Large Frame Saw - Part 3


This time I will be completing the frame saw. First I turned my attention to the scrolls. They were left roughly finished in the last instalment, so that was remedied first. I did some final cuts with my small carving tools, using a rounded gouge to clean up the inside of the scrolls. On the outside of the scrolls I used an out channel gouge and a straight chisel where needed. I also scraped the surface of the handles to remove any marks that were left from the construction process. All areas were then sanded down to 220 grit. Above is a photo of an arm before any cleanup (right) and one after sanding (left).  


After the arms and stretchers were sanded, it was time to prepare the surface for finish. I removed any dust with a microfibre cloth (parts after dust removal, above). I find these work great for removing dust from the surface, without spreading dust into the air or elsewhere. I then applied my first coat of Tried and True Varnish Oil. I rubbed it in with a cloth, let it sit for an hour, then it was rubbed with a clean cloth to remove any excess oil. Be careful when working with oil soaked rags because they can, if improperly disposed of, spontaneously combust. I let the wood sit for a few days to dry then sanded with 320 grit, and repeated the oil coats and sanding process, sanding with 600 grit and giving it a final coat of oil (finished, right). This makes for a very nice smooth surface to work with.


Once the final coat was dry, the surface was rubbed with ultra fine steel wool, and given a coating of wax. I wanted a darker wax than what I had, to fill in the grain. To accomplish this I simply mixed some pigments into some paste wax (above). I used a mix of burnt umber and iron oxide black dry pigments added to some Blue Label Paste Wax I had around. Once this mix was ready, I applied it to the surface, rubbing it into the grain, then let it harden a bit. I then rubbed the surface with a clean cloth, leaving behind some pigment in the grain (right).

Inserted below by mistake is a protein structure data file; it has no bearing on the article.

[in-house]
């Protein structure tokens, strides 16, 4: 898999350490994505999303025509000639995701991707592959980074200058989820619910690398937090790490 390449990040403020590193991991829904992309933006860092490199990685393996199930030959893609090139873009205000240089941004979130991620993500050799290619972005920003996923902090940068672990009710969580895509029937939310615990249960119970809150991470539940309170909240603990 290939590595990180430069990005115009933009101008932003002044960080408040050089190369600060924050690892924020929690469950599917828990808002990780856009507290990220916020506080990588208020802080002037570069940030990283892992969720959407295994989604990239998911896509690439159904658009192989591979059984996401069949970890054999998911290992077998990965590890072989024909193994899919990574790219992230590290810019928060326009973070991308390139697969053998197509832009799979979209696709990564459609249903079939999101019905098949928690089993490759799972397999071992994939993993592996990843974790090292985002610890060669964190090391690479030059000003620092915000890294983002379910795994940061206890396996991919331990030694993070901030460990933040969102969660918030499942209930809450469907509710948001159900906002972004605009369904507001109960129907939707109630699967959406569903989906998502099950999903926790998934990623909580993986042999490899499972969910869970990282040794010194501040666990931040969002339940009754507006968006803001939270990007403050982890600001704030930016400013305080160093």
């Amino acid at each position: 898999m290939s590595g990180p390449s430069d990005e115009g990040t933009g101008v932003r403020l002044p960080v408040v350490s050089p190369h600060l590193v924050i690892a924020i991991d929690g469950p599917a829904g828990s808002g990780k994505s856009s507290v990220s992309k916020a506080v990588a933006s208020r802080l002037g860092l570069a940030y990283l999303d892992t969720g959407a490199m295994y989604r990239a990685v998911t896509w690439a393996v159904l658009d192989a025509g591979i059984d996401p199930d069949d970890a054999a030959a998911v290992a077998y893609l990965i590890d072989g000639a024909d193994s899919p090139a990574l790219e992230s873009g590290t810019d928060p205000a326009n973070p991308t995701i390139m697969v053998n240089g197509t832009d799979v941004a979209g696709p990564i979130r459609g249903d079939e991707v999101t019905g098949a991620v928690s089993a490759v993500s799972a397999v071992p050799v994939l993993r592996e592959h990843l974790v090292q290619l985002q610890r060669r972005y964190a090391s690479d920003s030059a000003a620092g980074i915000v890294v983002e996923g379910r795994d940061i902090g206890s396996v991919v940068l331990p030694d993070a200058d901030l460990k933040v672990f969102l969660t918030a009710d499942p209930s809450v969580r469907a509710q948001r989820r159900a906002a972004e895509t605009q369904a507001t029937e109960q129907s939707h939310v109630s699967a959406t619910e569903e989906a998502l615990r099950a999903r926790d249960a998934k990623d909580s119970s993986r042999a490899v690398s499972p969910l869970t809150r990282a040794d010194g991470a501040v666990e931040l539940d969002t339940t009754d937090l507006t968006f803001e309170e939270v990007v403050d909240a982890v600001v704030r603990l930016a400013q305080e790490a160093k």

Preparing the hardware was next. The hardware was purchased from Artisan Iron Designs and the saw plate from Blackburn Tools (above, all hardware). The hardware was nice overall,  except it came with modern plated phillips screws. I hate plated screws anywhere that I will see. I did not happen to have any unplaced standard screws, so I decided to use the supplied screws for now. But first I scuffed them up a bit and applied gun blueing to the tops of the screws. You may need to apply a few coats to get the full effect (above). The saw plate was purchased unsharpened, as I can sharpen my own. Plus if you have never sharpened, this is an easier one to start on, the teeth are huge and you can really see them well. 


Now it was time to assemble the saw. I first installed the blade mounting hardware on the handles (left), then assembled the handles onto the stretchers. Once everything was seated it was time to install the saw plate. This being a western saw, it cuts on the push stroke. Below are a few pics of the completed saw. 


Well, I hope everyone has a Happy New Year! Around this site in the next while I plan on finishing the Foley Automatic Saw Filer area of the site next, and I will be starting postings on my workbench project soon. I have started prepping stock for the bench, and it will prove to be quite an extensive project, but will be one strong bench. I will also be having a few small projects on the go as well, and as well some new ideas for the site that will hopefully come together this year. Thanks to my readers, stay tuned for more.

© Shane Larson 2018